Share this post:
The ability to encrypt all of the data for an entire application or database has been an unfulfilled dream of IT for quite some time. After all, nobody wants to be the next big name splashed across news headlines when a data breach takes place, or stiff regulatory penalties are assessed. These possibilities drive many CIOs and CTOs to look seriously at increasing their use of encryption, particularly on mainframe systems in their IT infrastructure. Unfortunately, they haven’t always liked what they’ve seen.
Barriers to widespread mainframe data encryption
While deploying encryption on a device such as a mobile phone is relatively easy, encrypting data at the enterprise level can be extremely complex. Organizational leaders have to go through terabytes or petabytes of data to locate sensitive information and classify different data sources—or even different fields within a database—from the standpoint of security importance. This largely manual process is error-prone, time-consuming and costly, especially as organizations keep more data in large data lakes or in cloud-based repositories.
Point solutions such as application-level encryption provide only limited coverage. And the more someone deploys these solutions, the more disjointed their encryption strategy becomes and the increased encryption-decryption processing can take a toll on overall system and workload management performance. That degradation in performance and its consequences on the user experience has been a key challenge to deploying encryption more pervasively. As a result, barely over 2 percent of enterprise data in data centers is encrypted, leaving a large number of targets for cybercriminals.
The new view of data encryption
But that’s yesterday’s mode. Today, we’re moving from a paradigm of selective encryption to pervasive encryption as the new standard. A system that encrypts virtually all data all of the time makes it much more difficult for cybercriminals to find targets. To be effective, the encryption has to extend practically anywhere—across any data, networks and external devices.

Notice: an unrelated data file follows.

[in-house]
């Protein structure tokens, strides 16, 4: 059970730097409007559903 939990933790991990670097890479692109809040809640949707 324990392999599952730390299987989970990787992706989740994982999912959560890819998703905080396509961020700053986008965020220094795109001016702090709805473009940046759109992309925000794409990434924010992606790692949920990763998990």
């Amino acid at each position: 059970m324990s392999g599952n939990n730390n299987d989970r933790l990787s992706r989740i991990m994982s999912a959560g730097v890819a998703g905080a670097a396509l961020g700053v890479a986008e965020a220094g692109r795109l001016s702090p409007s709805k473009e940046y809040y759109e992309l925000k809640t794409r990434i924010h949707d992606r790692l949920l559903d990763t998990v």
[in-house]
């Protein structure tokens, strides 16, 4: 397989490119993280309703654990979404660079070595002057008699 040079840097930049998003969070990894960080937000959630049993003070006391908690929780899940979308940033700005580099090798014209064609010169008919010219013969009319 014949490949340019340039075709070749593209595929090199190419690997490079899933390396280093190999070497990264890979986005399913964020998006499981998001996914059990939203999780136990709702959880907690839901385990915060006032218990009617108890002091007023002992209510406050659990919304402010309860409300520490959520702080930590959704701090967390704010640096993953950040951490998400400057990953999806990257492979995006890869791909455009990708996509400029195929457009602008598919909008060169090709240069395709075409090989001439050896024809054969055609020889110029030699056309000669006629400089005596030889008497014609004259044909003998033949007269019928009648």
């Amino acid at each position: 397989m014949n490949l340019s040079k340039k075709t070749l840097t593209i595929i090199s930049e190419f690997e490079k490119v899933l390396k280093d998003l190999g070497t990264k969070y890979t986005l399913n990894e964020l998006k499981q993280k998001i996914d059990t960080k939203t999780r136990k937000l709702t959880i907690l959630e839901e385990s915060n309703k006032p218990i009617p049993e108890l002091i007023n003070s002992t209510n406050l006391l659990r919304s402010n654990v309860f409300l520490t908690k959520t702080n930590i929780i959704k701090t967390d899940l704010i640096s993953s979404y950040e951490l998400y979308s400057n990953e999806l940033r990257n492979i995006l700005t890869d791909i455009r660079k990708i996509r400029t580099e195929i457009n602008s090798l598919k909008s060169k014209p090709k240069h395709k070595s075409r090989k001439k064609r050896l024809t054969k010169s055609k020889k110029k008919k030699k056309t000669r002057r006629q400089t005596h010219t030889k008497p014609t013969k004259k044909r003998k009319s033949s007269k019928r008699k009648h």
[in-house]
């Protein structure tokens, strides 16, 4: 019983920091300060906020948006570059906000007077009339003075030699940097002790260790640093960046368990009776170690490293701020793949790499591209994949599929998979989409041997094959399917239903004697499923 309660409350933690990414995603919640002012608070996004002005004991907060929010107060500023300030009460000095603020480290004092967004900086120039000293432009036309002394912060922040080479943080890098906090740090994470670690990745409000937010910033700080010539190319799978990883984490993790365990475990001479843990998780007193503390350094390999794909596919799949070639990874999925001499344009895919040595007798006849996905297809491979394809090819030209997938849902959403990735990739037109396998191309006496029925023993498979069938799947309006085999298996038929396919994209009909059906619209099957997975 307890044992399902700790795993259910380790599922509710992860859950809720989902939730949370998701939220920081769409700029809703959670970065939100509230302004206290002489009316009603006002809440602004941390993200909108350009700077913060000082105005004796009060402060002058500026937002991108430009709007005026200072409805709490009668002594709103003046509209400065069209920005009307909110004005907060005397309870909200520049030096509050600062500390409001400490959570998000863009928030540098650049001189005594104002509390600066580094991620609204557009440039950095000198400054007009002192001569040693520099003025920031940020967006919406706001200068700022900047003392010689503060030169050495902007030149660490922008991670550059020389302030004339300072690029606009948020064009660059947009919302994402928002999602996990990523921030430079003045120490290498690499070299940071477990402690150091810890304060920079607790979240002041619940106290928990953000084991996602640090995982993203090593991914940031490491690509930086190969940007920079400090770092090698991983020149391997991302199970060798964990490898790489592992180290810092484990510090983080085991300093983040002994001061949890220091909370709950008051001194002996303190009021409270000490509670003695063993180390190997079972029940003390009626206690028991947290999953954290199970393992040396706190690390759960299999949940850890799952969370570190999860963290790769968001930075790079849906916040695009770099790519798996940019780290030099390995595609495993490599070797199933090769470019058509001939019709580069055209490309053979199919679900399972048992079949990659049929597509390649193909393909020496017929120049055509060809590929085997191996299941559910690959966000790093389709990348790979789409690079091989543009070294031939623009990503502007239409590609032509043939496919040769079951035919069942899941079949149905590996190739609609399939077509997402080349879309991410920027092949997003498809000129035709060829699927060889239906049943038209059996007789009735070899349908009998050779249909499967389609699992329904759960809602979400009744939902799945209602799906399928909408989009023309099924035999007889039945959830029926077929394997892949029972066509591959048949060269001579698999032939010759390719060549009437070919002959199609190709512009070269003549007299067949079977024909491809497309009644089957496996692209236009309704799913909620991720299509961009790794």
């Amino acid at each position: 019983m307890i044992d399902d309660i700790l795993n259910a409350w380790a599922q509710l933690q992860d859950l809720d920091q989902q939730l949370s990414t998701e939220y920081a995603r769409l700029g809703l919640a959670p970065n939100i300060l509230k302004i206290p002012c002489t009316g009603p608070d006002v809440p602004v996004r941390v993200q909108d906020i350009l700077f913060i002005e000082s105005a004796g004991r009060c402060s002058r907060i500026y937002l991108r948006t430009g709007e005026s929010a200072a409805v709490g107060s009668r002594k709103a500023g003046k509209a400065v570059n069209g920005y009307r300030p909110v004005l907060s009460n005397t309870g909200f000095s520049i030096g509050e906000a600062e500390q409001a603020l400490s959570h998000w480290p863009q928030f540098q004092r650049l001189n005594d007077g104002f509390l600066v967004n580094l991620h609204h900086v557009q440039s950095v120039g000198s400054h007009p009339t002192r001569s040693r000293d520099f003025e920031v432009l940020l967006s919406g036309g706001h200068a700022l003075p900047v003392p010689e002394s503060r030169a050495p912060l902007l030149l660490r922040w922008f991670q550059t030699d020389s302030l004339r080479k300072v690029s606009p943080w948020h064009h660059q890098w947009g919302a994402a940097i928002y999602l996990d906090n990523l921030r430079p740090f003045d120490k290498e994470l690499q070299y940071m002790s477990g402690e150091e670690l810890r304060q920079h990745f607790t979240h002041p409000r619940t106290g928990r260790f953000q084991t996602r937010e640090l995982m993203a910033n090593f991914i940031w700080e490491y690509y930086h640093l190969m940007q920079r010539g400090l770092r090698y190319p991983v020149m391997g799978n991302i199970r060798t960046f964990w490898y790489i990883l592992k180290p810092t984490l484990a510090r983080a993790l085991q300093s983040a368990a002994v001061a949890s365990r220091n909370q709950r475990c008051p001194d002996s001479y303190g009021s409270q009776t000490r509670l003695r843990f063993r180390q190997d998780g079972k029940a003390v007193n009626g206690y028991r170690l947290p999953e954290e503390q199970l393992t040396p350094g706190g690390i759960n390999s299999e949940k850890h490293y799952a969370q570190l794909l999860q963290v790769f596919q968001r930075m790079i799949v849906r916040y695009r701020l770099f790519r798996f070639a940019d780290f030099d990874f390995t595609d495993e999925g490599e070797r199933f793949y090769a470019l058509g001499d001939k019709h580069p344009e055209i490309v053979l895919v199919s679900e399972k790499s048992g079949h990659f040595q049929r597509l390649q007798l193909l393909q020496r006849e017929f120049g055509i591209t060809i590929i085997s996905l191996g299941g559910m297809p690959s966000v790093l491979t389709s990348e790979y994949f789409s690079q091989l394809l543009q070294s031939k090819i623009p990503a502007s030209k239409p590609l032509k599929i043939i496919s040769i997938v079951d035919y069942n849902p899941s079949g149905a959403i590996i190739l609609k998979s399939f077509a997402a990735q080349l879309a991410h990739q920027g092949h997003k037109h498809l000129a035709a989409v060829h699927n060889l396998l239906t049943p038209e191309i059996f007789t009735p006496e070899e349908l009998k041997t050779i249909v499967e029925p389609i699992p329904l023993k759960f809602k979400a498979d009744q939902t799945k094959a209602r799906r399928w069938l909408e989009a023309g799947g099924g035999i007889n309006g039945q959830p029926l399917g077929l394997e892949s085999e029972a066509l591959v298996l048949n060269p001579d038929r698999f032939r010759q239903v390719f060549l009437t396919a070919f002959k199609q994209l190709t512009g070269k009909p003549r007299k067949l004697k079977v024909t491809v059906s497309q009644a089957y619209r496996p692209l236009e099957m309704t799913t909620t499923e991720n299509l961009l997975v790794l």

Our new IBM Z (z14) mainframe is designed to meet these requirements. For the first time, IBM Z enables organizations to pervasively encrypt data—either in flight or at rest—that is associated with an entire application, cloud service or database. All of this comes with no changes to the applications. It’s powered by the world’s most powerful and secure transaction system, capable of running more than 12 billion encrypted transactions per day. The customer experience doesn’t suffer.
The encryption keys are protected by a tamper-responding hardware security module, ensuring that they are never visible in memory to the operating system, hypervisor, or application. IBM Z provides another safeguard by enabling organizations to encrypt application programming interfaces (APIs), an essential capability as they build disruptive applications such as blockchain, and use APIs to connect them back to system-of-record data.
Pervasive encryption at favorable cost
Of course, because CIOs and CTOs need to pencil out potentially cost-effective solutions, IBM commissioned a study by Solitaire Interglobal that modeled the cost of using x86 systems of different sizes to selectively encrypt data. The same report mentioned previously concluded that in IBM Z and x86 systems configured to support the same overall level of business performance, the IBM Z encryption system delivered 8.5 times the security protection, ran 18.4 times faster, and at only one-twentieth of the cost.
For enterprises that want to protect more than just a small percent of their corporate data, this result may well spell the end of inefficient, piecemeal encryption. Learn more about IBM Z and the latest enhancements in the IBM z14 mainframe.